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My first job out of college was working at a bakery. There every food option available was a treat—caloric and glorious, self-assured in its identity as something decidedly “bad.” It meant dealing with a lot of people’s food issues, which they would bring to the most simple of transactions. “I did yoga this morning,” the customers would confide. “That’s why I’m allowed to eat this.” It was unbelievably tedious, to be the invisible receptor to the kind of internal monologue all of us have and none of us want to hear out loud. I left this job to fulfill a lifelong dream—I went to work in two fantastic independent bookstores, where I would be surrounded by words and the people who worshipped them. Books, as I understood from being an avid reader all my life, were always good for you. Unlike brownies, there was no question they made you better. I looked forward to leaving the neurosis of other people behind.
Once I started bookselling, I found that the idea of bookstore life I had imagined was close to the truth. Fathers and mothers sat amongst the stacks reading William Steig out loud to their young children, who granted them the gift of their attention. Authors proudly shared their life’s work in intimate readings. Strangers flirted in the Science Fiction section and young activists sought out the texts that would show them the shape of this imperfect world and what they could do to fix it. These wholesome moments, of which there were countless, showed me time and time again the value of a brick-and-mortar bookshop, the likes of which can’t be replicated in the sterile He-Who-Must-Not-Be-Named online shopping model so many consumers opt for these days.
But these heartwarming scenes also became mixed up in all the daily strangeness of tending to other people’s interests. I was naive to think that all my interactions with customers would be muted into quaint rapport between two book-loving people. I learned that people’s relationships with books can be personal, complex, and are often rooted in a very specific and bizarre field of fascination. The more idiosyncratic and unnerving the exchange was, the more likely I was to remember it. Hence this log, which I have kept in my capacity as a bookseller. Hopefully it serves as testimony to the fact that, as in the case of any service job, the person stationed behind the counter is hopelessly subject to tidal waves of personality, whether they want to be or not.
A LOG OF NOTABLE CUSTOMERS, ILLUSTRATED (all illustrations by Madeline Gobbo)
–Older woman with red-rimmed glasses and untamed hair. Her boyfriend just broke up with her, she tells us. She wants a book she can write in.
–Teenage boy, neatly groomed, consciously dressed. Comes in with a sense of urgency looking for an assigned summer reading book he neglected. “I was too busy reading Vonnegut,” he tells me, voice full of disgust.
–Blonde Nordic tourists. Enviably tall, enviably handsome. Browse jubilantly but do not buy. Siblings or lovers? Too hard to tell.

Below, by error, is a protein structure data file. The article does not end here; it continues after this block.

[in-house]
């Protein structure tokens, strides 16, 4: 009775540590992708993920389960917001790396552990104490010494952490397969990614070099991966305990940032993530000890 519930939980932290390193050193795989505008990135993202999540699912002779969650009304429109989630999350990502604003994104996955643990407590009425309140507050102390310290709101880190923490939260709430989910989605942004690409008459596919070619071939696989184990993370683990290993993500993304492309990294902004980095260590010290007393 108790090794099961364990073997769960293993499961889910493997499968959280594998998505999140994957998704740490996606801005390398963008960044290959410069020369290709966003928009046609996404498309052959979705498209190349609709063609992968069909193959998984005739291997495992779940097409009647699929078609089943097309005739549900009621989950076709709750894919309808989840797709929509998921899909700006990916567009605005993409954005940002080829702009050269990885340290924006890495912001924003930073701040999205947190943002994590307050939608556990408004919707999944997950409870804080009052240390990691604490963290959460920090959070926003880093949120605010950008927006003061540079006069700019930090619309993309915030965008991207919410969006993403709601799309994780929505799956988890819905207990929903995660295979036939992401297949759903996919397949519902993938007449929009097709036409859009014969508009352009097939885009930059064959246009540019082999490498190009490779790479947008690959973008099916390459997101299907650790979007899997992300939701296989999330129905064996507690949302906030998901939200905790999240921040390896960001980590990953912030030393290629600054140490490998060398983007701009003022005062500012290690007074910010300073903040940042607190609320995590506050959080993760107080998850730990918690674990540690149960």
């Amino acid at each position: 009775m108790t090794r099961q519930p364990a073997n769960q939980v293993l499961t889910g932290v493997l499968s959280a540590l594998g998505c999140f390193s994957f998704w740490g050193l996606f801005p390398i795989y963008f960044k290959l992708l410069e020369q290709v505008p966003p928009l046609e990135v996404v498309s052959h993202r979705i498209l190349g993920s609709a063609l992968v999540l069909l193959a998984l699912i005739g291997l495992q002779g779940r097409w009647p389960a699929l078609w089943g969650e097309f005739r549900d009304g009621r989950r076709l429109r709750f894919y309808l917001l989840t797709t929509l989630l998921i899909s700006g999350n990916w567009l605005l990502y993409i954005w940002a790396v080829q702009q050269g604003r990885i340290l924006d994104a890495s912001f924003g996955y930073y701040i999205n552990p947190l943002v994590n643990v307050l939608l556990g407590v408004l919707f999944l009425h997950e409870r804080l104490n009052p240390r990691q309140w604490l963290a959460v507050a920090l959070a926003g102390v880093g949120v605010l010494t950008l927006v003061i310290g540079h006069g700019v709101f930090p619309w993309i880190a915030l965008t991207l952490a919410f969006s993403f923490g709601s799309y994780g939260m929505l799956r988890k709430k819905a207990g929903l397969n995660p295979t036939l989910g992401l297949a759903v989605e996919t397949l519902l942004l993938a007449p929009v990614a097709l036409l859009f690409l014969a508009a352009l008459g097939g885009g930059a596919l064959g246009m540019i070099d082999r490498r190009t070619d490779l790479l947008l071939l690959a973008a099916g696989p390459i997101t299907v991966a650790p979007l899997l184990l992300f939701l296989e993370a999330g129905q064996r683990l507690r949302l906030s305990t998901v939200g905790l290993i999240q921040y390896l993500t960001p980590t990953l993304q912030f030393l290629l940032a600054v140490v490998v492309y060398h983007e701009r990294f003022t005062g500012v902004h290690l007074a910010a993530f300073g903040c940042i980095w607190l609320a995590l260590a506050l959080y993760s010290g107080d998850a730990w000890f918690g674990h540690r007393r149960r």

–Woman in her eighties, lips painted red, her hair long and white and parted at the side. She sits on a bench and reads obscure fashion magazines with her leather gloves resting beside her.
–A mustached man donning a USA-emblazoned trucker hat, and a camouflage jacket. Asks if we have any books on “adult babies.” When I tell him no, he expresses his disappointment gently: “I thought you guys were cutting edge,” he says, shrugging his shoulders.
–A middle-aged man with a one-eyed pitbull. He has a kind smile surrounded by cultivated stubble and wears a motorcycle jacket and is looking for a dystopian novel about drought. He later refers to me to my white coworker as the “vaguely Asian one.”
–Good looking shy boy who likes to read. I try to relate to him on a basic human level but instantly get weird.
–No-nonsense septuagenarian buying a book of Sunday crossword puzzles. When I ask her how she got to the big leagues, she tells me she had a husband who was very good at them. So she practiced till she far surpassed him and then “divorced his sorry ass.”
–Girl in crop-top asking for book on “Buddha Stuff.” She has thick parted eyelashes, like a misguided 1960s fashion model.
–A little boy rifling through books about LEGO. He hears me coming. “I think we are about to get in trouble,” he whispers to his baby sister. She is not old enough to talk.
–A wolfie dog, tall and slobbery. We sit at his feet and hug him around the neck. He will not eat our treats because he is discerning, dining only on refined meats and cheeses.
–A hurried man wearing glasses and a thick parka, purchasing self-help books on will power and focus. He asks me about our return policy as he runs out the door.
–The woman buying Kitchen Confidential with the stated plan of stalking Anthony Bourdain outside his hotel to try and get him to sign it.
–Balding man with dancing pupils who is a self-proclaimed necromancer but “NOT A SATANIST!” He tells me he heard Big Foot speak via YouTube recently. He used to be a deputy coroner, he shares, so he is very familiar with “the decomposition of the human body.” He spends 35 minutes looking at the Taschen’s Little Book of Pussy.
–Couple browsing in the fiction section, pausing at Infinite Jest. “Isn’t that the guy Jason Segel played?” one asks the other.
–Male model buying adult coloring book.
–Teenage girl who talks through a curtain of hair. She asks me if we have The Cannabis Bible, and makes her mother hold her purse while she fetches it.